BY Stefano Gnocchi, Daniela Hauser and Evi Pappa
We build an otherwise-standard business cycle model with housework, calibrated consistently with data on time use, in order to discipline consumption-hours complementarity and relate its strength to the size of fiscal multipliers. We show that if substitutability between home and market goods is calibrated on the empirically relevant range, consumption-hours complementarity is large and the model generates fiscal multipliers that agree with the evidence. Hence, our analysis supports the relevance of consumption-hours complementarity for fiscal multipliers. However, we also find that explicitly modeling the home sector is more appealing than restricting to the consumption-leisure margin and/or to the preferences proposed by Greenwood, Hercowitz and Huffman (1988). A housework model can imply substantial complementarity, without low wealth effects contradicting the microeconomic evidence.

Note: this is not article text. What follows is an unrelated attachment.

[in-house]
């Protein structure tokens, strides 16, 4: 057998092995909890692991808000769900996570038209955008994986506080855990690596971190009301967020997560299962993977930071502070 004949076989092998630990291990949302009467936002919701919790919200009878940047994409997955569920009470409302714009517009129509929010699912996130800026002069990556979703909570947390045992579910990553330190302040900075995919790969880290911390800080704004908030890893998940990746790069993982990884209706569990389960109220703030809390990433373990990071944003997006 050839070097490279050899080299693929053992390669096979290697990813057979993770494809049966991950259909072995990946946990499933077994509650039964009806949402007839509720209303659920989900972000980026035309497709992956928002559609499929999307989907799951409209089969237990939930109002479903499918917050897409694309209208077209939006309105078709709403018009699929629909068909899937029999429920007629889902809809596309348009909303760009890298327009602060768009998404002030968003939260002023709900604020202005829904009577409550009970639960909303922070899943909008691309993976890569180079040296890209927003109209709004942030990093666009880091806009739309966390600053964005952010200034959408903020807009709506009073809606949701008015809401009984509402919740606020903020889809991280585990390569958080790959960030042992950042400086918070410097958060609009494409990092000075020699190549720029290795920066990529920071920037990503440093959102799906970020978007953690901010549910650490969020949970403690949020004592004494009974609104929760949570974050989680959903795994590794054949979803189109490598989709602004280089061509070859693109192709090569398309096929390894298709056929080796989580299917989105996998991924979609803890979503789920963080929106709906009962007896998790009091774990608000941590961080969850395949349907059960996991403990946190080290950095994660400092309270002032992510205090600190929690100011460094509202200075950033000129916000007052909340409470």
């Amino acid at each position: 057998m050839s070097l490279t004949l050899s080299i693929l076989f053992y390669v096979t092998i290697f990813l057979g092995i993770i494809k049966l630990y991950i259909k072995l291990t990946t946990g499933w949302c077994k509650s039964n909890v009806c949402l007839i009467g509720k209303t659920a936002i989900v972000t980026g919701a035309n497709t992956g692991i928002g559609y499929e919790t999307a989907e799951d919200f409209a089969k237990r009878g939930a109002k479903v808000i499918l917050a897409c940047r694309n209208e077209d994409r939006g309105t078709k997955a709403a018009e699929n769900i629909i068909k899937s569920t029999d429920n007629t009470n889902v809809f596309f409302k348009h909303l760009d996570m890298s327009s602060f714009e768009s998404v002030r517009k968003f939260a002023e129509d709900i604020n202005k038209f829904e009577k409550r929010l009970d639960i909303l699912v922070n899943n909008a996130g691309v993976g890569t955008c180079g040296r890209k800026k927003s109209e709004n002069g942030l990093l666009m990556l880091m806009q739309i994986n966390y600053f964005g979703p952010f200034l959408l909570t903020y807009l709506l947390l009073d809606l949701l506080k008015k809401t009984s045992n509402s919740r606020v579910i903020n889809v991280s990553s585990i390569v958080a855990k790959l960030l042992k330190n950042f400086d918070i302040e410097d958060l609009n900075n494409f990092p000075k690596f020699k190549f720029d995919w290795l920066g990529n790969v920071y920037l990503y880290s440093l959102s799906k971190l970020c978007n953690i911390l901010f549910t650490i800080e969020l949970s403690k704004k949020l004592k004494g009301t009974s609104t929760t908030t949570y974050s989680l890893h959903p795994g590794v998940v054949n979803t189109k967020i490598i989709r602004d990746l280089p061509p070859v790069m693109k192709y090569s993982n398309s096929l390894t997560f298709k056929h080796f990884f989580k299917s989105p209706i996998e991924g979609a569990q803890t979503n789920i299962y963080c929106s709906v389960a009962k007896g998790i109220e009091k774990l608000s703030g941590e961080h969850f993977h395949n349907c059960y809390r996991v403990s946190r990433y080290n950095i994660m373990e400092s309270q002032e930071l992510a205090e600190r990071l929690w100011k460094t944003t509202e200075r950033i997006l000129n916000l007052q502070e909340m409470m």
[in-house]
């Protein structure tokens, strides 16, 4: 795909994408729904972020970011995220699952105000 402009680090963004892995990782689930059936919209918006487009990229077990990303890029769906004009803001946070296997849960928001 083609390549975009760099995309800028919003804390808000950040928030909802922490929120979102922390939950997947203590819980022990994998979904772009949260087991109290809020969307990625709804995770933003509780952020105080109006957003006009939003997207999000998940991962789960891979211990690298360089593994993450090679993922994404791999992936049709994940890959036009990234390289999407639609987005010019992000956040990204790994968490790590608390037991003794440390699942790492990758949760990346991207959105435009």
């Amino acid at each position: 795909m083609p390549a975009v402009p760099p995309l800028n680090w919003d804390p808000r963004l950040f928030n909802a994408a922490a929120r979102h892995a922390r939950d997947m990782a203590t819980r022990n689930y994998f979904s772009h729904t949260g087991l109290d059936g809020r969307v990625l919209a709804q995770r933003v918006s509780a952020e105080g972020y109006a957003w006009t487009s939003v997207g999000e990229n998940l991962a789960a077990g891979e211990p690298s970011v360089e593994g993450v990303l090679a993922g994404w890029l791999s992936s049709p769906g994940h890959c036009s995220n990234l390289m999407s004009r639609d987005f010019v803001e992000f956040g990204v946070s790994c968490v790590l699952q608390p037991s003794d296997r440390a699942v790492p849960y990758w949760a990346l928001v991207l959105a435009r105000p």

It has been fashionable again to look at home production, and it is important. Indeed, it is difficult to understand the labor supply without its outside option. And this paper is a nice example of why it matters.